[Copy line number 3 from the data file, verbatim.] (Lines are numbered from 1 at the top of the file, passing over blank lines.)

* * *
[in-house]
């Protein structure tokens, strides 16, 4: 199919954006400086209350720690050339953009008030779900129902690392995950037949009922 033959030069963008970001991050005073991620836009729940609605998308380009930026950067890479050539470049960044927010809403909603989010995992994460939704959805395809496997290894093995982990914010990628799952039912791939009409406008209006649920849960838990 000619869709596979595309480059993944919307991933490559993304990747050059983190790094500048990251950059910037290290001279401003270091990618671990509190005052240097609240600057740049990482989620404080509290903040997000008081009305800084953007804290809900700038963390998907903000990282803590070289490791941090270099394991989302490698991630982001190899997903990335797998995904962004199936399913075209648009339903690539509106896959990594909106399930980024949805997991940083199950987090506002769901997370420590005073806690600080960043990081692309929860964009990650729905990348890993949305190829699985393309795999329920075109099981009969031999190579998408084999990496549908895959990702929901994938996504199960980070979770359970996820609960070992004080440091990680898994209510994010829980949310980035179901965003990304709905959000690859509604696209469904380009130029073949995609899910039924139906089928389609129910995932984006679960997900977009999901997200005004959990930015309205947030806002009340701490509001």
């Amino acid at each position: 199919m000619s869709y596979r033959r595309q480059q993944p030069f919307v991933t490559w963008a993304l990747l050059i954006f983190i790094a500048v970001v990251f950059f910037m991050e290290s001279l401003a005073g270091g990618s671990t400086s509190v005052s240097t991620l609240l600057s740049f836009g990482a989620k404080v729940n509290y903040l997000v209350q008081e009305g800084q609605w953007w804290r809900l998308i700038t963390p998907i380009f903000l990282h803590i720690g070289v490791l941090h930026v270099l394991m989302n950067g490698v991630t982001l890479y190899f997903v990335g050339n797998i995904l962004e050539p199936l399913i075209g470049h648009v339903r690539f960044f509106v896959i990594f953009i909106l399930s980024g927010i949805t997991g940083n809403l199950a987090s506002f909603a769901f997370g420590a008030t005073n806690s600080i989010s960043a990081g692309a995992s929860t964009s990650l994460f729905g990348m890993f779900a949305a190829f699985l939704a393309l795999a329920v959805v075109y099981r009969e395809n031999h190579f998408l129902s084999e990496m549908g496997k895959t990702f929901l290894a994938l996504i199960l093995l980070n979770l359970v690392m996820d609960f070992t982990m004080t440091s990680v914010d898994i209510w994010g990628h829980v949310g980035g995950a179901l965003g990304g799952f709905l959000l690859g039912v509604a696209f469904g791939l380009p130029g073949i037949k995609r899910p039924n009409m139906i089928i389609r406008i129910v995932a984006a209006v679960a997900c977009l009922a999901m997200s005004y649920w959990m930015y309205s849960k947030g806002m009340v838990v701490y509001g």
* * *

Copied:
């Amino acid at each position: 199919m000619s869709y596979r033959r595309q480059q993944p030069f919307v991933t490559w963008a993304l990747l050059i954006f983190i790094a500048v970001v990251f950059f910037m991050e290290s001279l401003a005073g270091g990618s671990t400086s509190v005052s240097t991620l609240l600057s740049f836009g990482a989620k404080v729940n509290y903040l997000v209350q008081e009305g800084q609605w953007w804290r809900l998308i700038t963390p998907i380009f903000l990282h803590i720690g070289v490791l941090h930026v270099l394991m989302n950067g490698v991630t982001l890479y190899f997903v990335g050339n797998i995904l962004e050539p199936l399913i075209g470049h648009v339903r690539f960044f509106v896959i990594f953009i909106l399930s980024g927010i949805t997991g940083n809403l199950a987090s506002f909603a769901f997370g420590a008030t005073n806690s600080i989010s960043a990081g692309a995992s929860t964009s990650l994460f729905g990348m890993f779900a949305a190829f699985l939704a393309l795999a329920v959805v075109y099981r009969e395809n031999h190579f998408l129902s084999e990496m549908g496997k895959t990702f929901l290894a994938l996504i199960l093995l980070n979770l359970v690392m996820d609960f070992t982990m004080t440091s990680v914010d898994i209510w994010g990628h829980v949310g980035g995950a179901l965003g990304g799952f709905l959000l690859g039912v509604a696209f469904g791939l380009p130029g073949i037949k995609r899910p039924n009409m139906i089928i389609r406008i129910v995932a984006a209006v679960a997900c977009l009922a999901m997200s005004y649920w959990m930015y309205s849960k947030g806002m009340v838990v701490y509001g």